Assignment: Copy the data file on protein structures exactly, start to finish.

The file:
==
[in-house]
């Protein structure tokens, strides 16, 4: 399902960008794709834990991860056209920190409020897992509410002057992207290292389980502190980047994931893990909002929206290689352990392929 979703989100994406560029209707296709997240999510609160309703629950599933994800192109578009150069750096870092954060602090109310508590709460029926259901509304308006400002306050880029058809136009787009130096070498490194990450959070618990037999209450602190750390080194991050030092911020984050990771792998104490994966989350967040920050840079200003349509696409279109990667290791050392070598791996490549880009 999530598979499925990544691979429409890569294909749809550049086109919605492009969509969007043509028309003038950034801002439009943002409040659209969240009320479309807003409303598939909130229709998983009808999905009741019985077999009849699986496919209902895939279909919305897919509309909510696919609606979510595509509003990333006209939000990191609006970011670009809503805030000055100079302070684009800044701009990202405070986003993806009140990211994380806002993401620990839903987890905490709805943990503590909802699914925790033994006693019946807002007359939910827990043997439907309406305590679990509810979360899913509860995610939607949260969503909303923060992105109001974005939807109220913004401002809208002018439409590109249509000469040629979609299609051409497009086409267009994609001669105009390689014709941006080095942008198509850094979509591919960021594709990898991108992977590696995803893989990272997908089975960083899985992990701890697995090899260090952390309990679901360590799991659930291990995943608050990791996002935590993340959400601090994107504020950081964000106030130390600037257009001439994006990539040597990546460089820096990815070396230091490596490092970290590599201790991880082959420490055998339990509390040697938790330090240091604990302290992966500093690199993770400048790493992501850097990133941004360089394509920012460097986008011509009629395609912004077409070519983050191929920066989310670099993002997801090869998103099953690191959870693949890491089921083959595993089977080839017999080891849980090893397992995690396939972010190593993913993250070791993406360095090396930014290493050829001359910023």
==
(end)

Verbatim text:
[in-house]
């Protein structure tokens, strides 16, 4: 399902960008794709834990991860056209920190409020897992509410002057992207290292389980502190980047994931893990909002929206290689352990392929 979703989100994406560029209707296709997240999510609160309703629950599933994800192109578009150069750096870092954060602090109310508590709460029926259901509304308006400002306050880029058809136009787009130096070498490194990450959070618990037999209450602190750390080194991050030092911020984050990771792998104490994966989350967040920050840079200003349509696409279109990667290791050392070598791996490549880009 999530598979499925990544691979429409890569294909749809550049086109919605492009969509969007043509028309003038950034801002439009943002409040659209969240009320479309807003409303598939909130229709998983009808999905009741019985077999009849699986496919209902895939279909919305897919509309909510696919609606979510595509509003990333006209939000990191609006970011670009809503805030000055100079302070684009800044701009990202405070986003993806009140990211994380806002993401620990839903987890905490709805943990503590909802699914925790033994006693019946807002007359939910827990043997439907309406305590679990509810979360899913509860995610939607949260969503909303923060992105109001974005939807109220913004401002809208002018439409590109249509000469040629979609299609051409497009086409267009994609001669105009390689014709941006080095942008198509850094979509591919960021594709990898991108992977590696995803893989990272997908089975960083899985992990701890697995090899260090952390309990679901360590799991659930291990995943608050990791996002935590993340959400601090994107504020950081964000106030130390600037257009001439994006990539040597990546460089820096990815070396230091490596490092970290590599201790991880082959420490055998339990509390040697938790330090240091604990302290992966500093690199993770400048790493992501850097990133941004360089394509920012460097986008011509009629395609912004077409070519983050191929920066989310670099993002997801090869998103099953690191959870693949890491089921083959595993089977080839017999080891849980090893397992995690396939972010190593993913993250070791993406360095090396930014290493050829001359910023």